Starbucks restated its fourth-quarter results Wednesday after an arbitrator ordered the coffee giant to pay $2.2 billion in damages and another $527 million in interest and attorneys fees to former packaged-coffee distribution partner Kraft Foods Global Inc.
The impact of the award, which was applied to the Sept. 29-ended fourth quarter, resulted in an operating loss of $1.2 million, or a loss of $1.64 per share. Previously, Starbucks had reported a record fourth quarter with profit rising 34 percent to $481.1 million, or 63 cents per share, capping off what the company called the best year in its 42-year history.
In a call with analysts Wednesday, Howard Schultz, Starbucks’ chair, president and chief executive, said he strongly disagrees with the arbitrator’s conclusion. But he said the company’s move to take control of the consumer packaged goods, or CPG, division has changed the trajectory of the business for the better.
“It’s difficult when a decision like this goes against you,” said Schultz. “But it’s a one-time charge in a single moment of time. We are moving forward and not in the least looking back.”
The arbitration settlement ended a three-year dispute between Seattle-based Starbucks and Northfield, Ill.-based Kraft over their packaged-coffee contract. Starbucks broke off its 12-year distribution agreement with Kraft in 2011 because executives were dissatisfied with progress of the bagged-coffee business for both Starbucks and sister brand Seattle’s Best Coffee. Kraft rejected Starbucks’ attempts to end the contract, saying the coffeehouse company had to pay a fair market value, plus a premium, to compensate for the business lost.
Since the break-up, however, Starbucks has been able to significantly grow its CPG division, which it calls channel development, with the move into premium, single-serve K-Cups a cornerstone of that growth.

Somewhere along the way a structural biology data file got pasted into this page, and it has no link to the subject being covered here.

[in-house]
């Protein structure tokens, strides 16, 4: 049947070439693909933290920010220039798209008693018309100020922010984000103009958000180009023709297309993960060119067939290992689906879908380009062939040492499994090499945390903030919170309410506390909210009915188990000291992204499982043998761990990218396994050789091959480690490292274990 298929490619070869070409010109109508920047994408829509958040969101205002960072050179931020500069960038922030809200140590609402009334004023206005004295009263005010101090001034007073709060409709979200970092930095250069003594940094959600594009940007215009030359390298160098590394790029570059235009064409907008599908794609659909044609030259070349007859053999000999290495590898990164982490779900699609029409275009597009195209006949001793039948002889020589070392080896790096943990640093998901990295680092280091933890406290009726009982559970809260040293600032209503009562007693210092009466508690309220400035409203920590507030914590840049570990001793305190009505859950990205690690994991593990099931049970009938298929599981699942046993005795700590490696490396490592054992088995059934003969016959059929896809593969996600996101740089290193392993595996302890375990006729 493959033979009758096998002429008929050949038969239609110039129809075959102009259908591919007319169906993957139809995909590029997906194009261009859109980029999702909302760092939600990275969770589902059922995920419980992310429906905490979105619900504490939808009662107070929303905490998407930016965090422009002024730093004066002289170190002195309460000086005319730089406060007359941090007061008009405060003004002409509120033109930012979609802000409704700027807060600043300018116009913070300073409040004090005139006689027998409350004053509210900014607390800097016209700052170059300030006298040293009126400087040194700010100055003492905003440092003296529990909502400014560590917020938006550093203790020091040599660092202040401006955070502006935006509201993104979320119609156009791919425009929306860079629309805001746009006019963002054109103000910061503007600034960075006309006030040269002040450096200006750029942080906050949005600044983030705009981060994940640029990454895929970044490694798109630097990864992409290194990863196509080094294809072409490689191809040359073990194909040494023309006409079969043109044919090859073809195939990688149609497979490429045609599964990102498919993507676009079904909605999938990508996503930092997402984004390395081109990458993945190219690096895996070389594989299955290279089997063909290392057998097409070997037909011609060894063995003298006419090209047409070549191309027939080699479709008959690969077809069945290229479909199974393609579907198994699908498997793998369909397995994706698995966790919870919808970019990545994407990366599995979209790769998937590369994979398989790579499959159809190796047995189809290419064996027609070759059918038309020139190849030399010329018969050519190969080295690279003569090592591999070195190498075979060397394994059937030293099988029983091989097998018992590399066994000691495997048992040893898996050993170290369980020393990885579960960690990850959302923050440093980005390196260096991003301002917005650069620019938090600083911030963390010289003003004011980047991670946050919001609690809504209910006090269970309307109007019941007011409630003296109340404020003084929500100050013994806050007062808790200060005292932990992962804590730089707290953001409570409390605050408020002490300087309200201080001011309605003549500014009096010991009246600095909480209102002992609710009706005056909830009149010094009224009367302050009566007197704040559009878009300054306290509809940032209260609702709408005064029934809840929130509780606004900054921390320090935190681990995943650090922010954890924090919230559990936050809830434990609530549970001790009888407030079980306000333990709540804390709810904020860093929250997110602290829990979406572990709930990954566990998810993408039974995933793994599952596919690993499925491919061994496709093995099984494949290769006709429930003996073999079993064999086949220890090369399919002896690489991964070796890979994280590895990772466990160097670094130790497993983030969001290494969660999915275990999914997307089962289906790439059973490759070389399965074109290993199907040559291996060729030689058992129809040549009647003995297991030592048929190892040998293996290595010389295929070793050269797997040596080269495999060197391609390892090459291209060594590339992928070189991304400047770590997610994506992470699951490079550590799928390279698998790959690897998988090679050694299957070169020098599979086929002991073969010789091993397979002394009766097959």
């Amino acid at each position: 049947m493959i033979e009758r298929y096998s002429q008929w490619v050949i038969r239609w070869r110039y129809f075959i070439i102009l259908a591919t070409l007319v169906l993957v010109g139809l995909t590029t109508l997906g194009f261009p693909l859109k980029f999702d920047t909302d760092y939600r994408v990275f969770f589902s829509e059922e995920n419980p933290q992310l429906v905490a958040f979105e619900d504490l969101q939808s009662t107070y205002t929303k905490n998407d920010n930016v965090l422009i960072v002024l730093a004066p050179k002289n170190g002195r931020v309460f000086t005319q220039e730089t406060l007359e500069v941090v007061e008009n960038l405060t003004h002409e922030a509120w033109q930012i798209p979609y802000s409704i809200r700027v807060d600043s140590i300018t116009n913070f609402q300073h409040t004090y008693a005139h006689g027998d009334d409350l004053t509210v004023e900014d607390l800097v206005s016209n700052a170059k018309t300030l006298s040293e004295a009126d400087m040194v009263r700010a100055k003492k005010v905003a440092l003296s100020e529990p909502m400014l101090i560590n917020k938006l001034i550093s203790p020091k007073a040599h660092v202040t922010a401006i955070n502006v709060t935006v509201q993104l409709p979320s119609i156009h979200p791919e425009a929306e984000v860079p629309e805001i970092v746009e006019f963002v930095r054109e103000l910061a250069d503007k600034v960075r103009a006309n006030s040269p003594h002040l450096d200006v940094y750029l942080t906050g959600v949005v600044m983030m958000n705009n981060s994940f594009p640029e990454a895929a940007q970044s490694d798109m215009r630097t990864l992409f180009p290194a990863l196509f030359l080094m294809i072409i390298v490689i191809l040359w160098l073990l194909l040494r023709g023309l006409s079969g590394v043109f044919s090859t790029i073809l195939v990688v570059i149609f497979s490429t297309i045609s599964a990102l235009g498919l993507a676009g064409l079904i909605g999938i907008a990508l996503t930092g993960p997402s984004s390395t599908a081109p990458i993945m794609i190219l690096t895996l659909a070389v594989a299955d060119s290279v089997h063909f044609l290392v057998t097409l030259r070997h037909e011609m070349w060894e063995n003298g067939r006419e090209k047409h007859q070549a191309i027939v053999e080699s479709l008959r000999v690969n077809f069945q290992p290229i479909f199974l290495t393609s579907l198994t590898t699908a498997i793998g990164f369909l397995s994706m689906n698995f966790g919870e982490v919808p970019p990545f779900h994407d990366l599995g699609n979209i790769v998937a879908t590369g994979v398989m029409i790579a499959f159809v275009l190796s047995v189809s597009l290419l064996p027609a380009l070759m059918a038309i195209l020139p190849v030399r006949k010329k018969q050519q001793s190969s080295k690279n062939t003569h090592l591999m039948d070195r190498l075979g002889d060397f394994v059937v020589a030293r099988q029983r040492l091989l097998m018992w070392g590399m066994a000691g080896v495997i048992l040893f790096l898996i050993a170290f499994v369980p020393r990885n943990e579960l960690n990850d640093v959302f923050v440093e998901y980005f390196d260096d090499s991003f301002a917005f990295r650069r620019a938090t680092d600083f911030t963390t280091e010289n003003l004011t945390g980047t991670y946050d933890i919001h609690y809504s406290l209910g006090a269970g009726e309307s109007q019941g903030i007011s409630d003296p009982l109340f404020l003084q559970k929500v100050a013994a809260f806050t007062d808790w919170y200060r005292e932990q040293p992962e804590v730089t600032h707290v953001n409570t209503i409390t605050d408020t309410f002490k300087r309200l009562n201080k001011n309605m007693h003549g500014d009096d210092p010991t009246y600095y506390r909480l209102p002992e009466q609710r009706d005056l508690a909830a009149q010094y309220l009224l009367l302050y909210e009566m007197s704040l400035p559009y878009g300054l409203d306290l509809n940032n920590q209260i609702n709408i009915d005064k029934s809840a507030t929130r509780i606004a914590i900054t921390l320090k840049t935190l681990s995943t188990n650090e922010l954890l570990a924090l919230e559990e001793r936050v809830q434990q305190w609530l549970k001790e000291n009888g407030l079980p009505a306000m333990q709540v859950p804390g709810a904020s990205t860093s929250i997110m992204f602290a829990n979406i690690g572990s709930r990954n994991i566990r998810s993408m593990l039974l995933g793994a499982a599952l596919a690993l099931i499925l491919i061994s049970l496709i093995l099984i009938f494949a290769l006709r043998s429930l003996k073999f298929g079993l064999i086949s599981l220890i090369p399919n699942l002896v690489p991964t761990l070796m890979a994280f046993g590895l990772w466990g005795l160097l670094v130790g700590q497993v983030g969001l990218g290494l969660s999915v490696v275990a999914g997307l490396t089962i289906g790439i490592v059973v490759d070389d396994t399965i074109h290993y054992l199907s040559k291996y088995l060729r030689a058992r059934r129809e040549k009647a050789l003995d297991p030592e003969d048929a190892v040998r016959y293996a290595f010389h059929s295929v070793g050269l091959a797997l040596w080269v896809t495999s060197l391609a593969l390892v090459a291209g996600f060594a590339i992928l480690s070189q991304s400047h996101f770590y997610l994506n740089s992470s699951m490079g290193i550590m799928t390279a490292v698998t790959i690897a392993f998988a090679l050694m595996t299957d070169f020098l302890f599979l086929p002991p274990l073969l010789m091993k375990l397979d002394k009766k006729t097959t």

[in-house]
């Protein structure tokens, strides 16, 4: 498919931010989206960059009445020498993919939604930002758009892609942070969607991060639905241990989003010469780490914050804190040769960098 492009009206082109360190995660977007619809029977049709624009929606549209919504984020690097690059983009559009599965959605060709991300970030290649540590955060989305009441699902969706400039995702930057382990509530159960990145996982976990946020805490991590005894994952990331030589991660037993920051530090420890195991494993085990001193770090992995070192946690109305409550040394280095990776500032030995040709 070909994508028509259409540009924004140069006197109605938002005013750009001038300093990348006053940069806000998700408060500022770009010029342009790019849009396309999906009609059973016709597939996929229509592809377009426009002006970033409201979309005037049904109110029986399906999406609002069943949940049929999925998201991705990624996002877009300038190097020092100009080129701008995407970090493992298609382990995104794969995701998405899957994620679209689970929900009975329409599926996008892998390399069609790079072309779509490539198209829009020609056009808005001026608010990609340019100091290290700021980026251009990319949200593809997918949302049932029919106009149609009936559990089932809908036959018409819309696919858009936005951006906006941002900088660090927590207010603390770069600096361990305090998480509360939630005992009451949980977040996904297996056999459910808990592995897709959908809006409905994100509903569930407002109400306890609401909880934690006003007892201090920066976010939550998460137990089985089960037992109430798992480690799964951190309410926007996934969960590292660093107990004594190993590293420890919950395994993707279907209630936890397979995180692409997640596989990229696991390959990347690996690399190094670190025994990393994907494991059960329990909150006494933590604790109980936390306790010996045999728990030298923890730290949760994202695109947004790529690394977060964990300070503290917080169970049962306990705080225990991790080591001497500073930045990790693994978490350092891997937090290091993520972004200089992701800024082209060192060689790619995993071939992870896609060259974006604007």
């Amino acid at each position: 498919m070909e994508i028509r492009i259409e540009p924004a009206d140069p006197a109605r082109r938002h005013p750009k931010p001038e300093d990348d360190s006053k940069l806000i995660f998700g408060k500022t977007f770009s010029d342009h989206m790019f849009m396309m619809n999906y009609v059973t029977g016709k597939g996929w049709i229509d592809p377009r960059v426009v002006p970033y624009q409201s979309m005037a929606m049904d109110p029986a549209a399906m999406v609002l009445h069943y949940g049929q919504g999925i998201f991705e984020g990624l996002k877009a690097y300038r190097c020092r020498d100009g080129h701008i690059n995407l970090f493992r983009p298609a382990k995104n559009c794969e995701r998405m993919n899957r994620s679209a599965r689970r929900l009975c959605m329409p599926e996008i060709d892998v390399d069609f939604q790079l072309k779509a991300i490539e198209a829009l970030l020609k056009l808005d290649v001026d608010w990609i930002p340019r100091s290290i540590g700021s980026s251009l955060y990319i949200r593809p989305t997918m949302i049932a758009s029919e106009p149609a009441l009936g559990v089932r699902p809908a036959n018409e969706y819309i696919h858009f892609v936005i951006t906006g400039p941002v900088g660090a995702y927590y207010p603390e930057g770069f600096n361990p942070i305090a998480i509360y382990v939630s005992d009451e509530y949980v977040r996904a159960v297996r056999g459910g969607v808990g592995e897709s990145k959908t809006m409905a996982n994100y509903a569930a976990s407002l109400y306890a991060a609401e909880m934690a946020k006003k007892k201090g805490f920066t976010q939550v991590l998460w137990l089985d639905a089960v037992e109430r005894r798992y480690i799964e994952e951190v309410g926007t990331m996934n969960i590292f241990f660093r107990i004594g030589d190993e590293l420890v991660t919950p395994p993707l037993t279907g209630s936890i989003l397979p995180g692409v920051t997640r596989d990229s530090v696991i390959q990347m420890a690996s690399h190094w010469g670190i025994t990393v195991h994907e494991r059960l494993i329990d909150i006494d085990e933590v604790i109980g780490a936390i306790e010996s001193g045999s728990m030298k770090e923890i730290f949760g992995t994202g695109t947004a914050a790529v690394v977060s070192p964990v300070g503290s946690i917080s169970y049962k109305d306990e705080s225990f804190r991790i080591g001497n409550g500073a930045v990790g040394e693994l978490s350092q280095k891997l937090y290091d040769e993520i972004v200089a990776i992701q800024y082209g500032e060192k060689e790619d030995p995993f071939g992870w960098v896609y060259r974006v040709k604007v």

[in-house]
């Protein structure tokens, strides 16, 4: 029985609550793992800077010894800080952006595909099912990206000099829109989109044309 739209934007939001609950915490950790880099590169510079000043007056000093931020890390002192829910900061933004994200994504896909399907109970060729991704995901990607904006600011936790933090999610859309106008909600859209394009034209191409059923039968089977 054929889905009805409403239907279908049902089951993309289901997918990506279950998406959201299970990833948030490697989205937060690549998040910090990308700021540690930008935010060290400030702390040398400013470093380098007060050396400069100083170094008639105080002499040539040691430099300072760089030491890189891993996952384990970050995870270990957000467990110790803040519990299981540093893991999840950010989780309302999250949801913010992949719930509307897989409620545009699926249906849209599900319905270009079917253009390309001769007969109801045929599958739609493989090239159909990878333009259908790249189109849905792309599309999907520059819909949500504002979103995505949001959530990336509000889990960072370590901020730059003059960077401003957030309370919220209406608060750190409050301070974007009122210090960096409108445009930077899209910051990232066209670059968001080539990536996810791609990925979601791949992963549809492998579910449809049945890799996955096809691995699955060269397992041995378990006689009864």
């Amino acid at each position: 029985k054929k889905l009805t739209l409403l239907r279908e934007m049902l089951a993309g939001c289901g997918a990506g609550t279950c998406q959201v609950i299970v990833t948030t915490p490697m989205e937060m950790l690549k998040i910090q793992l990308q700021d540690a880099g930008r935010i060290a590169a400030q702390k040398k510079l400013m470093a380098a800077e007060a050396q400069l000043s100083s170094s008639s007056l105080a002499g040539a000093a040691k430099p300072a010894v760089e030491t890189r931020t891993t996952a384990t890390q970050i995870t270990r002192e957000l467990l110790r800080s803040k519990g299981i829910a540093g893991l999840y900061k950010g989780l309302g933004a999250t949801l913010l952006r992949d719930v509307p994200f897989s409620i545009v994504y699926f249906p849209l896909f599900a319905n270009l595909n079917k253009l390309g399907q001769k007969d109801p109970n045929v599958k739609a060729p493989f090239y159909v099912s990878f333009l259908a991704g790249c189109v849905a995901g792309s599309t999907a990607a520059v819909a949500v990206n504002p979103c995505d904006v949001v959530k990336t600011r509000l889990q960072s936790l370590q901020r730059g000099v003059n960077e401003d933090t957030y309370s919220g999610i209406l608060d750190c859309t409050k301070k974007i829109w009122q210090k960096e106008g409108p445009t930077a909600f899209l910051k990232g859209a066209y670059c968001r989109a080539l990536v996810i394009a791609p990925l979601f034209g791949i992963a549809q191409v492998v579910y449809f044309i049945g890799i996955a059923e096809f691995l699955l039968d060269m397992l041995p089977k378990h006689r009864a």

The company’s packaged coffee and single-serve offerings have cumulatively grown by $3.2 billion in revenue over the past two years, said Troy Alstead, Starbucks chief financial officer. During the fourth quarter, revenue from channel development grew 13 percent over the prior year to $360.9 million and has become Starbucks’ second-largest operating segment.
Channel development also has much room for expansion as Starbucks-branded retail products move into new countries. Currently Starbucks has CPG products in 29 markets, though the coffeehouse chain operates in 60 countries. China, in particular, offers opportunity for expansion, Schultz said.
Earlier this year, the company shifted former channel development head Jeff Hansberry to the position of president of Starbucks China, Asia Pacific, where he has been tasked with building retail and CPG operations there.
Alstead said Starbucks has adequate liquidity to fund the Kraft payment, and the impact will not change earnings targets for 2014 of $2.55 to $2.65 per share, as stated earlier. The company plans to issue $750 million in additional debt to help fund the award payment.
Kraft Foods reportedly split into two companies in 2012: Kraft Foods Group Inc. and Mondelez International Inc. The award from Starbucks will go to Mondelez.
Kraft, meanwhile, in October announced a collaboration with McDonald’s — Starbucks’ biggest competitor — to test the sale of new McCafe-branded bagged coffee and single-cup offerings in grocery stores, starting in 2014.
Contact Lisa Jennings at firstname.lastname@example.org.
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